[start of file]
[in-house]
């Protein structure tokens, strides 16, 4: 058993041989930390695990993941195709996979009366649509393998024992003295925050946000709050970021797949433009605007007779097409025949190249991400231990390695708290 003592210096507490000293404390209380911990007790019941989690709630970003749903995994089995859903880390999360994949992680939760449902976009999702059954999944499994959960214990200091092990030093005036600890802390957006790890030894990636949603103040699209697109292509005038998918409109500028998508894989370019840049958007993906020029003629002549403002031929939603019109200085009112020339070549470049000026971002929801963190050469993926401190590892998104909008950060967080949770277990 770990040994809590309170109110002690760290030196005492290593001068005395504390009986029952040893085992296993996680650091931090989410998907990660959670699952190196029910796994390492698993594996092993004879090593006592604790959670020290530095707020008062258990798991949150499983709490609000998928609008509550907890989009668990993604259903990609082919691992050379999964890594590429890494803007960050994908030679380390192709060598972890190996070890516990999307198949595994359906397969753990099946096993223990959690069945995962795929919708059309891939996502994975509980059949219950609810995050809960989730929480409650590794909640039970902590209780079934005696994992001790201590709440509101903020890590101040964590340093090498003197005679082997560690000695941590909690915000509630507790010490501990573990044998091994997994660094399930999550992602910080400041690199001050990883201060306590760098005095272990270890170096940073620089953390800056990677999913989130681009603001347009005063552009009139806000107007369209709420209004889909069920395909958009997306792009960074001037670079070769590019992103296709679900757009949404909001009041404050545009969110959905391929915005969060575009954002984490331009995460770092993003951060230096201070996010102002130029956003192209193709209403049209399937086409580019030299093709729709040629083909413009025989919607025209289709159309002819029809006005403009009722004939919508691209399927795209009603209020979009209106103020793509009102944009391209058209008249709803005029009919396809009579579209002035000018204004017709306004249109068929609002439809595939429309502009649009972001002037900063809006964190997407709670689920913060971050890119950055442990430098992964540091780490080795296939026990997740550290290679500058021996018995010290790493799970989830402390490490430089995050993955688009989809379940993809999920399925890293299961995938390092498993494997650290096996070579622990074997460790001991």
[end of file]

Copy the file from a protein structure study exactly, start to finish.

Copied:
[in-house]
């Protein structure tokens, strides 16, 4: 058993041989930390695990993941195709996979009366649509393998024992003295925050946000709050970021797949433009605007007779097409025949190249991400231990390695708290 003592210096507490000293404390209380911990007790019941989690709630970003749903995994089995859903880390999360994949992680939760449902976009999702059954999944499994959960214990200091092990030093005036600890802390957006790890030894990636949603103040699209697109292509005038998918409109500028998508894989370019840049958007993906020029003629002549403002031929939603019109200085009112020339070549470049000026971002929801963190050469993926401190590892998104909008950060967080949770277990 770990040994809590309170109110002690760290030196005492290593001068005395504390009986029952040893085992296993996680650091931090989410998907990660959670699952190196029910796994390492698993594996092993004879090593006592604790959670020290530095707020008062258990798991949150499983709490609000998928609008509550907890989009668990993604259903990609082919691992050379999964890594590429890494803007960050994908030679380390192709060598972890190996070890516990999307198949595994359906397969753990099946096993223990959690069945995962795929919708059309891939996502994975509980059949219950609810995050809960989730929480409650590794909640039970902590209780079934005696994992001790201590709440509101903020890590101040964590340093090498003197005679082997560690000695941590909690915000509630507790010490501990573990044998091994997994660094399930999550992602910080400041690199001050990883201060306590760098005095272990270890170096940073620089953390800056990677999913989130681009603001347009005063552009009139806000107007369209709420209004889909069920395909958009997306792009960074001037670079070769590019992103296709679900757009949404909001009041404050545009969110959905391929915005969060575009954002984490331009995460770092993003951060230096201070996010102002130029956003192209193709209403049209399937086409580019030299093709729709040629083909413009025989919607025209289709159309002819029809006005403009009722004939919508691209399927795209009603209020979009209106103020793509009102944009391209058209008249709803005029009919396809009579579209002035000018204004017709306004249109068929609002439809595939429309502009649009972001002037900063809006964190997407709670689920913060971050890119950055442990430098992964540091780490080795296939026990997740550290290679500058021996018995010290790493799970989830402390490490430089995050993955688009989809379940993809999920399925890293299961995938390092498993494997650290096996070579622990074997460790001991």